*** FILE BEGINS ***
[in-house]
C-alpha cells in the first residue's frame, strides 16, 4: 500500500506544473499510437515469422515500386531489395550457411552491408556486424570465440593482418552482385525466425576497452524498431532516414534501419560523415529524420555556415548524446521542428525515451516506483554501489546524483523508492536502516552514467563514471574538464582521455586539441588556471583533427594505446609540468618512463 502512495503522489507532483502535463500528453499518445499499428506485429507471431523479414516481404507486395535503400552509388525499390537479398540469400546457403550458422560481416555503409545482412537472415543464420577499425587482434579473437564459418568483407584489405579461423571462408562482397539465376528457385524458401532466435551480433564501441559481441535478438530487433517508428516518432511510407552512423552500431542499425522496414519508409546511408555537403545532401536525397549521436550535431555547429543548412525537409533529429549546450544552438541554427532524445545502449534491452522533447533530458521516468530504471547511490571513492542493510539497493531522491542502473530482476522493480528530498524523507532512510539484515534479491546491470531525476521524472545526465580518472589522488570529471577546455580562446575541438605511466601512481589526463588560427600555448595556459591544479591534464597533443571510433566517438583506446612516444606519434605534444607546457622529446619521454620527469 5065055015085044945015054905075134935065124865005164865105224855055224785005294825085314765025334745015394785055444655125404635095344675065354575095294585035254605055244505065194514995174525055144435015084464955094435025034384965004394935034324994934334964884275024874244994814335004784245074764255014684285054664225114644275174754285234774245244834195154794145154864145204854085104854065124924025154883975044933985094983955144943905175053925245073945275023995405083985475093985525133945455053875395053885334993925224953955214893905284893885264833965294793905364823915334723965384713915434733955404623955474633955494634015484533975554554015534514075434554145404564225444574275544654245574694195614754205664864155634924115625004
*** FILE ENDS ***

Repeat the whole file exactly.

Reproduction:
[in-house]
C-alpha cells in the first residue's frame, strides 16, 4: 500500500506544473499510437515469422515500386531489395550457411552491408556486424570465440593482418552482385525466425576497452524498431532516414534501419560523415529524420555556415548524446521542428525515451516506483554501489546524483523508492536502516552514467563514471574538464582521455586539441588556471583533427594505446609540468618512463 502512495503522489507532483502535463500528453499518445499499428506485429507471431523479414516481404507486395535503400552509388525499390537479398540469400546457403550458422560481416555503409545482412537472415543464420577499425587482434579473437564459418568483407584489405579461423571462408562482397539465376528457385524458401532466435551480433564501441559481441535478438530487433517508428516518432511510407552512423552500431542499425522496414519508409546511408555537403545532401536525397549521436550535431555547429543548412525537409533529429549546450544552438541554427532524445545502449534491452522533447533530458521516468530504471547511490571513492542493510539497493531522491542502473530482476522493480528530498524523507532512510539484515534479491546491470531525476521524472545526465580518472589522488570529471577546455580562446575541438605511466601512481589526463588560427600555448595556459591544479591534464597533443571510433566517438583506446612516444606519434605534444607546457622529446619521454620527469 5065055015085044945015054905075134935065124865005164865105224855055224785005294825085314765025334745015394785055444655125404635095344675065354575095294585035254605055244505065194514995174525055144435015084464955094435025034384965004394935034324994934334964884275024874244994814335004784245074764255014684285054664225114644275174754285234774245244834195154794145154864145204854085104854065124924025154883975044933985094983955144943905175053925245073945275023995405083985475093985525133945455053875395053885334993925224953955214893905284893885264833965294793905364823915334723965384713915434733955404623955474633955494634015484533975554554015534514075434554145404564225444574275544654245574694195614754205664864155634924115625004